Two sisters, one a dancer and the other a script supervisor at a big movie studio, become embroiled in union activities when a strike is called in sympathy with striking railroad workers, ... See full summary »
In this government-suggested sequel, Sugata again grows as a judo master, and demonstrates his (and by extension, all Japanese) superiority to the foreign warrior.Written by
Jim Beaver <firstname.lastname@example.org>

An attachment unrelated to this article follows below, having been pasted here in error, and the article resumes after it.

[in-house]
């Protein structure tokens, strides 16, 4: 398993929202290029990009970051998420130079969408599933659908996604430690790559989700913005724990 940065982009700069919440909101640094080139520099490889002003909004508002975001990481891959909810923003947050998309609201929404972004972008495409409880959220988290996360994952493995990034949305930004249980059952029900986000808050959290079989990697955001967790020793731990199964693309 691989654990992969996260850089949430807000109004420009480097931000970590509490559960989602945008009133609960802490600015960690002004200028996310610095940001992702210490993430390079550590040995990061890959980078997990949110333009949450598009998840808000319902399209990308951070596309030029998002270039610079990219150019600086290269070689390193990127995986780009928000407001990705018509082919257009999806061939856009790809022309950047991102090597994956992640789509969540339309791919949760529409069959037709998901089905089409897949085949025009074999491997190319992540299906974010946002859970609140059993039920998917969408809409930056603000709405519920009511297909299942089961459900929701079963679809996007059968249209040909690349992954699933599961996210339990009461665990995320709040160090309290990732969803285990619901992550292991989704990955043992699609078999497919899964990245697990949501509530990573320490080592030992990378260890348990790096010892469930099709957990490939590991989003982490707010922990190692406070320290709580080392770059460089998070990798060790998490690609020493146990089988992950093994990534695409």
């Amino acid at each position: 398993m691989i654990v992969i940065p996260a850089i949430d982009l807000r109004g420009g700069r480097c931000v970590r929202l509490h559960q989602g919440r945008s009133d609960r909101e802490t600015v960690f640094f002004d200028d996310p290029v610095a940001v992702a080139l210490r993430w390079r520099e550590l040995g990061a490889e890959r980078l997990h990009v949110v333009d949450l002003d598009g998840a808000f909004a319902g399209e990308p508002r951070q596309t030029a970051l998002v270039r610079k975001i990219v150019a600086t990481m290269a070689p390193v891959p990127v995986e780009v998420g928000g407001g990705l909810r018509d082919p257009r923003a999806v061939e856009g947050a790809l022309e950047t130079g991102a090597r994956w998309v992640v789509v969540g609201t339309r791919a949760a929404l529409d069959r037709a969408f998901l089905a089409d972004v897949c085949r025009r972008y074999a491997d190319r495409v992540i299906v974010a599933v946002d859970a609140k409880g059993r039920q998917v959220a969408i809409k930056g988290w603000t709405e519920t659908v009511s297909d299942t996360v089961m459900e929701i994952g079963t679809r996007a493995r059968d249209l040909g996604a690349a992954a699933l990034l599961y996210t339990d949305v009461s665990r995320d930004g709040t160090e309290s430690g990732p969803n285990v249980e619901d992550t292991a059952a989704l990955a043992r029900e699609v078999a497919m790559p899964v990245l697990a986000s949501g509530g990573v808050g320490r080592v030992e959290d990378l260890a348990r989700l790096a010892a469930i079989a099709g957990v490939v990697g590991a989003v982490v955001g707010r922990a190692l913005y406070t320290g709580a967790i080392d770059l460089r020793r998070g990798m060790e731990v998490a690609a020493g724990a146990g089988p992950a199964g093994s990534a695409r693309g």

Kurosawa's sequel has Sugata (Susumu Fujita) still growing in the world of judo but outsiders are wanting to make the fighting style a sport and put it up against American boxing. This is a rather strange film but I do think it's better than the original just because of how out there it is. I've read that the government forced Kurosawa into making this and you can tell because that plays a part in the film. American boxing is really looked down upon and fighting as a sport is shown to be evil and this really translates to Kurosawa being unhappy as he was forced to make this just like the characters here are being forced to do something they see as morally wrong. Seeing the different fighting styles mixed up together was pretty fun as was the ending, which takes place during a snow storm. Fujita is a lot better here than he was in the previous film and really delivers a strong performance and makes his character quite memorable with the difficulties that he faces. The film's biggest problem comes in form of some rather choppy storytelling that has the film wonder off from its main goal way too many times and this is certainly true in the final fifteen-minutes before the final showdown. The low-budget nature of the film also shines through in a negative way but I'm sure the fans of the director will want to watch this at least once.
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